Broadband deployment is a local problem, and the FCC is here to help

1 February 2017 by Steve Blum
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Top. Men.

Cities and counties will be getting a ton of advice from the Federal Communications Commission. Yesterday, in one of his first initiatives as chairman, Ajit Pai announced the formation of an industry committee charged with identifying “regulatory barriers to infrastructure investment and to make recommendations to the Commission on reducing and/or removing them”.

But he’s not firing up his weed whacker for a run at the FCC’s rulebook. Instead, he’s taking aim at local governments. According to Pai’s statement

One of the first things the [committee] will be asked to do is draft for the Commission’s consideration a model code for broadband deployment. This model code will cover topics like local franchising, zoning, permitting, and rights-of-way regulations. Building, upgrading, and deploying broadband networks isn’t easy, and red tape often can make the task harder than it needs to be. Similarly, many localities that have a strong interest in promoting a digital economy within their borders may not have the resources or expertise to develop and implement deployment-friendly policies. Consumers ultimately pay the price in terms of less access to next-generation services. Our hope is that with a model code approved by the FCC, one that any city could use as a template, the case for broadband deployment would be much easier, especially for communities that seek to proactively encourage it.

There are two ways to look at the Broadband Deployment Advisory Committee’s mission statement. It could be interpreted as a follow on to the community broadband initiatives launched, but not diligently pursued during the Obama administration.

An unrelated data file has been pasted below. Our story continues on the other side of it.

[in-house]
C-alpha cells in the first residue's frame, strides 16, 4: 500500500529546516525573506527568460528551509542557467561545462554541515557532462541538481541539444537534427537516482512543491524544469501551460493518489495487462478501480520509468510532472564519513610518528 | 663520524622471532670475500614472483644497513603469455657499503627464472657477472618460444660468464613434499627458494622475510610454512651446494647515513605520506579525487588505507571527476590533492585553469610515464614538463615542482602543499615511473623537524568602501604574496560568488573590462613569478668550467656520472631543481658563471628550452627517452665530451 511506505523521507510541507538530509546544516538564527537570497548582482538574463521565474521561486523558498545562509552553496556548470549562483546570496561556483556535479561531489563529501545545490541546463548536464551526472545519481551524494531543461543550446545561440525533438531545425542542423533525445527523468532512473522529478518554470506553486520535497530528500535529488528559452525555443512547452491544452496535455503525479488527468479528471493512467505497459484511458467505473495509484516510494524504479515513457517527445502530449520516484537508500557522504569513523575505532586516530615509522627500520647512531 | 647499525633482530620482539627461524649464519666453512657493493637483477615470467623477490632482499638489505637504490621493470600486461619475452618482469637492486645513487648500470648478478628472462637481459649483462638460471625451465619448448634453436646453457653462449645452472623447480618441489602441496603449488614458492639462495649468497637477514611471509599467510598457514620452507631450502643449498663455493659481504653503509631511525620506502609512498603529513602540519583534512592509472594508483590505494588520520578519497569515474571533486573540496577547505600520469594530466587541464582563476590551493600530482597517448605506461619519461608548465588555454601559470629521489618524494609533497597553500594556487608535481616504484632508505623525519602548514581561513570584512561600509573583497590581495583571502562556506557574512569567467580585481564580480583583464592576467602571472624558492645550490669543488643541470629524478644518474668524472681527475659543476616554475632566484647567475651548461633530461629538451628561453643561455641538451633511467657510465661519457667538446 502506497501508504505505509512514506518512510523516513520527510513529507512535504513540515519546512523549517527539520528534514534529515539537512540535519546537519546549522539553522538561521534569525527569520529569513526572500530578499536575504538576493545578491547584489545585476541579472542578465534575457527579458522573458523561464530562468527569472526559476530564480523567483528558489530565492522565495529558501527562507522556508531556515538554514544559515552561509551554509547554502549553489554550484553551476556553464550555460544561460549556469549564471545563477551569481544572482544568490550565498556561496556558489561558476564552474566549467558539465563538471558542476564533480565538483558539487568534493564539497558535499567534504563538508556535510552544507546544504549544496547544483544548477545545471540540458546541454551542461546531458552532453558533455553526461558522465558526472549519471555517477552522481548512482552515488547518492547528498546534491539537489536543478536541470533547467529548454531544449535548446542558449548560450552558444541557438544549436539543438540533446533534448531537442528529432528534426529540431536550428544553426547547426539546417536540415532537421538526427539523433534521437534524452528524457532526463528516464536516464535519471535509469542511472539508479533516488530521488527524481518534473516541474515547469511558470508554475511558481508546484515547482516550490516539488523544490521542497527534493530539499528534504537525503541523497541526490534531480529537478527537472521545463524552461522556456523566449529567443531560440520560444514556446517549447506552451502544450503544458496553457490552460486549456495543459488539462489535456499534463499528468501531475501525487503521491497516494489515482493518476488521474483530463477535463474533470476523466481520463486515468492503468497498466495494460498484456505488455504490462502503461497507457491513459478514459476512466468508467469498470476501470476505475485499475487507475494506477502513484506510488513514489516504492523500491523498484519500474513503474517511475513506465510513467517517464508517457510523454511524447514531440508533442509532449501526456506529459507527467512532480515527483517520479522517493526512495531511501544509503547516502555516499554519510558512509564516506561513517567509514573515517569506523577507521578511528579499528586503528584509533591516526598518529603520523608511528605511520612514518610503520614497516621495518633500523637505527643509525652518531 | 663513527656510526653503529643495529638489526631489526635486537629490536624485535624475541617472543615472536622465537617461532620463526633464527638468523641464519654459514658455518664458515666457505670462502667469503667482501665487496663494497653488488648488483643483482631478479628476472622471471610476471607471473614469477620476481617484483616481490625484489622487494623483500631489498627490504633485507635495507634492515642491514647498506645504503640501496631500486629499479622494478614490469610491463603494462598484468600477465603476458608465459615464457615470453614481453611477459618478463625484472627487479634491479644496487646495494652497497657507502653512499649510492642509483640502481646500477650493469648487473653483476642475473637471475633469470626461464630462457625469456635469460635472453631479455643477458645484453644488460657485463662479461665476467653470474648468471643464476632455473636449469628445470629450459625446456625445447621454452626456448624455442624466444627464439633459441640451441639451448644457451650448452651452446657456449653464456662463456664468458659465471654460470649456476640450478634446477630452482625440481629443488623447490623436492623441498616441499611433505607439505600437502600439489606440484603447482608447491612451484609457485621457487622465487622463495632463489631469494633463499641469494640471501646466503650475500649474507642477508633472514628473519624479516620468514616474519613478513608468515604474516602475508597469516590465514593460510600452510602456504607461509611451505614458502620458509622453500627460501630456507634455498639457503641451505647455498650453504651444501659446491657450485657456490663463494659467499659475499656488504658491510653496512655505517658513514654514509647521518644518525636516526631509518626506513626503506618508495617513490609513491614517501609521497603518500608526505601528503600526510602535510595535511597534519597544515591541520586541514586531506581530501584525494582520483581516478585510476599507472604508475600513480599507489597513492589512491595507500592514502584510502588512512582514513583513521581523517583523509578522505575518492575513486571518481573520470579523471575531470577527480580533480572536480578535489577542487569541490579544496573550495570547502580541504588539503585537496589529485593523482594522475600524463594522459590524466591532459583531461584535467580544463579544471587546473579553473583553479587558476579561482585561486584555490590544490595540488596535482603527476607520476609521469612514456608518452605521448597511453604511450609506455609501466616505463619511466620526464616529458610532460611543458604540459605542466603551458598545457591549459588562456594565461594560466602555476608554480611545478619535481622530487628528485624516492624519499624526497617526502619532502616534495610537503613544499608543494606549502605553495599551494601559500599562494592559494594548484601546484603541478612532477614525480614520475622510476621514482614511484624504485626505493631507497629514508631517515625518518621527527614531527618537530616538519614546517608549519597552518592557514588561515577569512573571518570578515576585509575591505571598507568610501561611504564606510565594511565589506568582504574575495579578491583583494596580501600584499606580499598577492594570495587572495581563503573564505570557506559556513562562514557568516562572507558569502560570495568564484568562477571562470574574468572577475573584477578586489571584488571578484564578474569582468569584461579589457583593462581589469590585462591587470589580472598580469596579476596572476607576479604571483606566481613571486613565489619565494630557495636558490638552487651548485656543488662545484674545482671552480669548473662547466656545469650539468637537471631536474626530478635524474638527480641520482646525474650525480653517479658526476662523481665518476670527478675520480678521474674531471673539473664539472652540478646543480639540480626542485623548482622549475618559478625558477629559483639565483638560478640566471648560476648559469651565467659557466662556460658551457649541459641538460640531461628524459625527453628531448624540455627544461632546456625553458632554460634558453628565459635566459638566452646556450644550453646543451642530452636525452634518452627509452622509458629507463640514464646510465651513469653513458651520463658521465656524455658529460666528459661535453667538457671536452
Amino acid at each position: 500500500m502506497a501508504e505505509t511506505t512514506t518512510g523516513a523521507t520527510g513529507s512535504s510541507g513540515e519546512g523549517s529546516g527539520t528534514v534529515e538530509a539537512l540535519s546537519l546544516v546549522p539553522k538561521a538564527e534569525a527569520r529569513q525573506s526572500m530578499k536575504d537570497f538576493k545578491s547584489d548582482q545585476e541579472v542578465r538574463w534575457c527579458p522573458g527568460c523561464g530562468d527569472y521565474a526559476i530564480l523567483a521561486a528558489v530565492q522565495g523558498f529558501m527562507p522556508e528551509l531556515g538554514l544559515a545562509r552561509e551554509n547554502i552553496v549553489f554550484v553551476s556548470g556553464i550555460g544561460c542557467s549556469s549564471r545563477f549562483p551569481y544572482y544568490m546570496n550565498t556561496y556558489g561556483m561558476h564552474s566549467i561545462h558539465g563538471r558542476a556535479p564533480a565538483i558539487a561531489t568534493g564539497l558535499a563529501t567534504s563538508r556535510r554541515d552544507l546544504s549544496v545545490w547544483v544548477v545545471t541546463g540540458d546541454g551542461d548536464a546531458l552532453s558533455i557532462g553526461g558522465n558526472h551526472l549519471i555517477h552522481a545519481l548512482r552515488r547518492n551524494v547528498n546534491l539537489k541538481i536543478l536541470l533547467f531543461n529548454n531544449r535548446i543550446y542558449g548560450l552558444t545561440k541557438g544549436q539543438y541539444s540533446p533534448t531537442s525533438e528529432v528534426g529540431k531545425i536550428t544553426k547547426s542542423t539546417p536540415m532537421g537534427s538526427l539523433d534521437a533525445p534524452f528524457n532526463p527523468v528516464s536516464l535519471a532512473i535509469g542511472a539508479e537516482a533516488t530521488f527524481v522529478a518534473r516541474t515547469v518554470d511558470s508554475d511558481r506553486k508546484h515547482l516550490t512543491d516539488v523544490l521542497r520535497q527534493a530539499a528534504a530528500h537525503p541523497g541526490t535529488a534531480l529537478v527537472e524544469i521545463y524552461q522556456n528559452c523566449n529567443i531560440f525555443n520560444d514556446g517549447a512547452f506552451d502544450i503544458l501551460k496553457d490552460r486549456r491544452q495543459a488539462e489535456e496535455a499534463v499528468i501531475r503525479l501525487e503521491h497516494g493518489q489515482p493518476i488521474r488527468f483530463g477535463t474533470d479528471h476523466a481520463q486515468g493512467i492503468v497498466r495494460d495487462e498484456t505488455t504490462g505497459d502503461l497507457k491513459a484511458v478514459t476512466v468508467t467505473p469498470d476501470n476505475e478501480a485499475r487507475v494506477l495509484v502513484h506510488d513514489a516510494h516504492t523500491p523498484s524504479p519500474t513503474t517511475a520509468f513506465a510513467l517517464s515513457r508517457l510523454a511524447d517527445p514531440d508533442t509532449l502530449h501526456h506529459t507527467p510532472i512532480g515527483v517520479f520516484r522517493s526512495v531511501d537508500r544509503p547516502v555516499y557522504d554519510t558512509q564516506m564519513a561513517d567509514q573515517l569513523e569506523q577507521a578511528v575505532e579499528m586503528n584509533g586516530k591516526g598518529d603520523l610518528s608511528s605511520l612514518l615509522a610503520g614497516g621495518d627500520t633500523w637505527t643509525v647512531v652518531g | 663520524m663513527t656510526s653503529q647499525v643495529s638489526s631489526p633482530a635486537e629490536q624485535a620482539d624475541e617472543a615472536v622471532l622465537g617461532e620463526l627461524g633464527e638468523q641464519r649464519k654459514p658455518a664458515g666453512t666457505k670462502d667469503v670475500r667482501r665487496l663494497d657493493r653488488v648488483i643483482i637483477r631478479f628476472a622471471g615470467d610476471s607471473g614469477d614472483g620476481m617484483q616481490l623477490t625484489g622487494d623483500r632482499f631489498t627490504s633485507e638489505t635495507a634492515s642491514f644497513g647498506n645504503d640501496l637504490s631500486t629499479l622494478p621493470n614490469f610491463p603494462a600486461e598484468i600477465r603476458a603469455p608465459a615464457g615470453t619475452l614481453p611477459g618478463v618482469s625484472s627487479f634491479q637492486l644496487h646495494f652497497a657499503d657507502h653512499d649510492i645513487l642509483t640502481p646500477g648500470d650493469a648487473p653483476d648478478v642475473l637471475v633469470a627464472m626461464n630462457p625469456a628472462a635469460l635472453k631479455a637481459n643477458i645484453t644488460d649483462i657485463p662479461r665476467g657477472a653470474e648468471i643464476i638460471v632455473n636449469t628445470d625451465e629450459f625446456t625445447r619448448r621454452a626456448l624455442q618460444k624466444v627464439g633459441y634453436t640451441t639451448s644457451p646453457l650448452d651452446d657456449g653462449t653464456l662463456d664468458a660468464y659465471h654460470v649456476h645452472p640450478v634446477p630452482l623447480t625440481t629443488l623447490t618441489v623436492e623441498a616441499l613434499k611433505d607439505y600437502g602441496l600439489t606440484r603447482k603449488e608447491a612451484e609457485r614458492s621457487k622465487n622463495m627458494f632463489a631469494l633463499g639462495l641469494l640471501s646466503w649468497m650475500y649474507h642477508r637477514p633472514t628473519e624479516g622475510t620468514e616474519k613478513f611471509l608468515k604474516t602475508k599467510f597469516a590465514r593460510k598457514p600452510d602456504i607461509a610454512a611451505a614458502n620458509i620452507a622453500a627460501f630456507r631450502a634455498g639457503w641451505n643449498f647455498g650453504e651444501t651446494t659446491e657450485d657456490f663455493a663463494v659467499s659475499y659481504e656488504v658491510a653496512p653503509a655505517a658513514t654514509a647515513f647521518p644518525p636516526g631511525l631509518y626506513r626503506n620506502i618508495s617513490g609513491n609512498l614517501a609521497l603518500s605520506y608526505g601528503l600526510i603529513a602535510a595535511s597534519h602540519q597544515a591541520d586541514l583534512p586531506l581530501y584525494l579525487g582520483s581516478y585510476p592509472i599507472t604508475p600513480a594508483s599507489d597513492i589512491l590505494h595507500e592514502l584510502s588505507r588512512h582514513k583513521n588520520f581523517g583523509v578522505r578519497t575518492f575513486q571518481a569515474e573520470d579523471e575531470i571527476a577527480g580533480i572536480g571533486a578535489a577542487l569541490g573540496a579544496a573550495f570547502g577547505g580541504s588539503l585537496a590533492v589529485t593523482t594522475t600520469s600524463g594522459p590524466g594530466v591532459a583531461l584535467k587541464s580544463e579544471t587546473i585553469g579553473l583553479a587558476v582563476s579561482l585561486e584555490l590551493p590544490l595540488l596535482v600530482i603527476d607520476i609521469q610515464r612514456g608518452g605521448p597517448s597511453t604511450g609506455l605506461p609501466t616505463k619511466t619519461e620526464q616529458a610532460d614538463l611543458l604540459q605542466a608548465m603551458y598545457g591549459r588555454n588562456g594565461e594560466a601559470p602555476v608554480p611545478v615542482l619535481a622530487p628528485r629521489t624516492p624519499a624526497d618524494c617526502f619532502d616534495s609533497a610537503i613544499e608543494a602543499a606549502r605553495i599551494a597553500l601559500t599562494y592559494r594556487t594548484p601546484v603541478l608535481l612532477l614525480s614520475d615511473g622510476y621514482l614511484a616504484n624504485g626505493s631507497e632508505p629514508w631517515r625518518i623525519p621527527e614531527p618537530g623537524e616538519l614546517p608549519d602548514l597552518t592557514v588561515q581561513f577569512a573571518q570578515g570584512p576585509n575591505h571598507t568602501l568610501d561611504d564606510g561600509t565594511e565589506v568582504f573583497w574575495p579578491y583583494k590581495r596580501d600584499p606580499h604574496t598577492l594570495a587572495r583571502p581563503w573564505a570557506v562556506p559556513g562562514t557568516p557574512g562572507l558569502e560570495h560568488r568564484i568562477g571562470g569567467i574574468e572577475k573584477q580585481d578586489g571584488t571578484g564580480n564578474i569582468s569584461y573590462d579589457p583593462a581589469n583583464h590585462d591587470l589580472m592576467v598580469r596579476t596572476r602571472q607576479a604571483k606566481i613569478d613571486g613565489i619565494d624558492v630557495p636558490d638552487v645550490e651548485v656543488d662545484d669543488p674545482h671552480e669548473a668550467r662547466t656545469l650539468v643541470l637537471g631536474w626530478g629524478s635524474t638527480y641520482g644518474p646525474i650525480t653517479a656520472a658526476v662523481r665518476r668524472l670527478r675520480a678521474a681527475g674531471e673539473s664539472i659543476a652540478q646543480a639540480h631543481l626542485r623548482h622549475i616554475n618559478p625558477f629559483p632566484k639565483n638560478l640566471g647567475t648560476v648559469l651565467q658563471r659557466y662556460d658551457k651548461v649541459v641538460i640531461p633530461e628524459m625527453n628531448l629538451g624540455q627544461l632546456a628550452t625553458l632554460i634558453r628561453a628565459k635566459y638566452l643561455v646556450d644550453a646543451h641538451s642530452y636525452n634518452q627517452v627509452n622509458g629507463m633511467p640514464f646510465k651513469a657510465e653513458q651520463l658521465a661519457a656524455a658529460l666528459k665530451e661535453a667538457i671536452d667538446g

Okay, just kidding.

All you really need to know about the direction the committee will take can be found in the list of the sort of people encouraged to apply for membership. Rural and urban ISPs “that use licensed or unlicensed spectrum, fiber optics, copper wires, or coaxial cables, or any other means to offer high-speed broadband service” get first billing, followed by network builders and lobbyists industry trade associations. You can find local governments tucked in between federal, state and tribal agencies down towards the bottom.

Don’t get me wrong, though. I think developing model policies for local governments to consider is a fine thing to do, and telecoms companies can add valuable insight to the conversation. If the end result is a thick book of draft policy, it could be useful. If not, local governments don’t generally have a problem with ignoring unhelpful advice from Washington, DC or anywhere else.

The danger is that Pai and his colleagues will flex their regulatory muscles and use the book as a template for further federalisation of local broadband planning and policy. There’s already a proceeding underway aimed at wireless deployment, and preemption of state and local governments in that regard, at least, has bipartisan support. Pai is looking at least one step beyond.